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Pendulum Weight-Stone Shapes

While the tapered point is traditionally considererd a "pendulum" point, pendulum weight-stones actually come in a wide variety of shapes. Below are pictures of the types of shapes found at AYP. You can browse pendulum designs by their shape by clicking on the images below. To learn more about how the shapes behave, read on.


Pointed Egg
Pencil Point


Tapered Point
Other Shapes

Shape Dynamics

Shape is not just about appearance. The shape of a thing will impact how it responds to motion and energy. I like the traditional tapered point as much as the next girl, but honestly, when it comes to pendulums, I often prefer something with a lower center of gravity - like an orb or a teardrop. And since a pendulum doesn't require an actual "point" to show the direction of its movements, you can get great results with all kinds of shapes. Below are some of the shapes you'll find at AYP.

Icosahedron - One of the five Plantonic solids, the Icosahedron represents water and is an essential shape in sacred geometry. As such, it carries in it the secret language of the Universe and acts as a matrix for transmuting etheric and physical properties through the fluidity of nature. Its swing is similar to an orb's (see below).

Orbs - Also called "spheres" or "balls", orbs are round and may or may not have metal caps or pointed mountings. The center of gravity on an orb is right smack at its broad middle, which gives this shape great swing action - meaning it's an eager, easy swinger. Orbs are a great choice for beginners because they're not coy or hesitant in their action. Additionally, if you're looking for the best way to experience the energy of your pendulum's natural stone, the orb shape provides optimal benefit. This shape - the sphere - both receives and transmits energy. Hold a gemstone orb in your hand and it will receive your energy, transmute it (based on the gemstone's energetic properties) and offer it back to you in a transformed state.

Ovals - Ovals are basically elongated orbs. The center of gravity on an oval is not quite as apparent as it is in an orb and thus doesn't not swing quite as assertively as the orb. Shiva Lingam stones are an example of the oval shape. This is a sacred stone of inner transformation and rebirth. The oval shape of the Shiva Lingam represents the male aspect of creation.

Pointed Eggs - This shape is essentially a hybrid of an orb and a point and it's one of my favorites. There's an inherent gracefulness about the pointed egg and it has a nice easy swing to it.

In Dolphin Dreams

Pencil Points - These look like a shape that nature would have cut, if she had a stone saw. A Pencil Point mimics the shape of naturally occuring single or double terminated quartz crystals. Pencil points make beautiful pendulums, though they don't swing as easily or as high as some of the other shapes. The center of gravity in a pencil point is so well distributed that it can take longer for it get momentum into its swing and is recommended for more advanced users for this reason.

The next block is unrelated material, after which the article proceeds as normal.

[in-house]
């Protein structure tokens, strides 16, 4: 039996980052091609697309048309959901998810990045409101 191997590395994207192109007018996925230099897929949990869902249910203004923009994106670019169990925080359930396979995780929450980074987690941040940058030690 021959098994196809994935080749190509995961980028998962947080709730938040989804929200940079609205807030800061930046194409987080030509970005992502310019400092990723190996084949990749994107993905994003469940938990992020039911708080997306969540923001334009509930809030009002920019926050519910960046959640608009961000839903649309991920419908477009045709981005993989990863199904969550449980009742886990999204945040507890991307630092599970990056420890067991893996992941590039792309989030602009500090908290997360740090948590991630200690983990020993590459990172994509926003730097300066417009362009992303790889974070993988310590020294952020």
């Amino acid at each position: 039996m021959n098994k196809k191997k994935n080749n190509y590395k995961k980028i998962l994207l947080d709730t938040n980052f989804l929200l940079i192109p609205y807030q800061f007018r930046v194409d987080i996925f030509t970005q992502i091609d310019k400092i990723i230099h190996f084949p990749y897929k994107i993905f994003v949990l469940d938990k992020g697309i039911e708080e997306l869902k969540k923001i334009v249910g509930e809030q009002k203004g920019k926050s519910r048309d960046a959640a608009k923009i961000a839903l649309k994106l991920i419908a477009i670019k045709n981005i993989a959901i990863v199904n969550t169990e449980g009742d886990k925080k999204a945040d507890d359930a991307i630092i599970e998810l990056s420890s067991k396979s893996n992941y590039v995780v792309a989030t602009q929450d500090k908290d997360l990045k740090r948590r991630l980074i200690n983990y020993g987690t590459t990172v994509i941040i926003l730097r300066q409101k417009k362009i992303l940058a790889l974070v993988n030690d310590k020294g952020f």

Spirals - These are stones that have a spiral cut to them, though their overall shape varies. Symbolically, the spiral represents for movement, progress, healing, direction, momentum, centering, expansion, awareness, connection, and cosmic energy.

Stacked - The "stacked stone" is one of my favorite design innovations. I take multiple stones disk or orbs, connect them into a unified weight-stone that's unlike anything else. With more surface exposed, the stacked stone lets you see and experience more of the weight-stone's natural beauty. The unique layering of the stone disks/orbs and sterling silver elements creates a strong, well balanced swing.

Tapered Points - This is shape that is often considered to be a traditional pendulum "point". It's what most people think of when they think pendulum. A tapered point is wide at the top and some have a neck. It tapers down from the widest point of the stone (its "shoulders") into a point at the bottom. Some tapered points are faceted (with 6, 8, 12 or more facets) and some or completely smooth with no facets. The tapered point has a nice easy, medium swing to it. Some people prefer a tapered points because it actually has a "point" (though to be honest, a point isn't necessary to read the direction of a pendulum's swing).

Teardrops - This shape is the opposite of the pointed egg. The narrow part is at the top and the fullest, widest part is near the bottom. It is the shape of a droplet of water and has a low center of gravity. Teardrops are typically easy swingers as momentum in this shape is a lot like a wrecking ball - built to maximize momentum and swing.

Other Shapes - This is any shape not otherwise cataloged above. It can include carved inverted stupas, freeform, pyramids, etc..


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